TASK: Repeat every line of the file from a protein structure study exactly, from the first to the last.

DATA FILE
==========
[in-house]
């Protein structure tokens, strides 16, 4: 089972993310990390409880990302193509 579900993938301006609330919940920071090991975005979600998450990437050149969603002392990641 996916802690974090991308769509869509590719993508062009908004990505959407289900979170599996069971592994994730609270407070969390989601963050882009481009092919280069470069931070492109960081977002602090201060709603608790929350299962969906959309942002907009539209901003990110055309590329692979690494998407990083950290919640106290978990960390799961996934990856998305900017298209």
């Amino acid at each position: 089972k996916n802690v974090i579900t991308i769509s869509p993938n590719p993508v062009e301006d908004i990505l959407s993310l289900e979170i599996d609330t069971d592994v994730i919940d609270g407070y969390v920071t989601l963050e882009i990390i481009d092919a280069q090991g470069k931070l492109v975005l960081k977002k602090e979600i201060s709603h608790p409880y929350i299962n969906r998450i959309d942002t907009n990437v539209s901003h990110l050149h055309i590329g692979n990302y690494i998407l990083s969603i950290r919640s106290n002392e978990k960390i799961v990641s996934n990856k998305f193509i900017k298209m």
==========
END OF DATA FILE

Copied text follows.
[in-house]
């Protein structure tokens, strides 16, 4: 089972993310990390409880990302193509 579900993938301006609330919940920071090991975005979600998450990437050149969603002392990641 996916802690974090991308769509869509590719993508062009908004990505959407289900979170599996069971592994994730609270407070969390989601963050882009481009092919280069470069931070492109960081977002602090201060709603608790929350299962969906959309942002907009539209901003990110055309590329692979690494998407990083950290919640106290978990960390799961996934990856998305900017298209």
């Amino acid at each position: 089972k996916n802690v974090i579900t991308i769509s869509p993938n590719p993508v062009e301006d908004i990505l959407s993310l289900e979170i599996d609330t069971d592994v994730i919940d609270g407070y969390v920071t989601l963050e882009i990390i481009d092919a280069q090991g470069k931070l492109v975005l960081k977002k602090e979600i201060s709603h608790p409880y929350i299962n969906r998450i959309d942002t907009n990437v539209s901003h990110l050149h055309i590329g692979n990302y690494i998407l990083s969603i950290r919640s106290n002392e978990k960390i799961v990641s996934n990856k998305f193509i900017k298209m």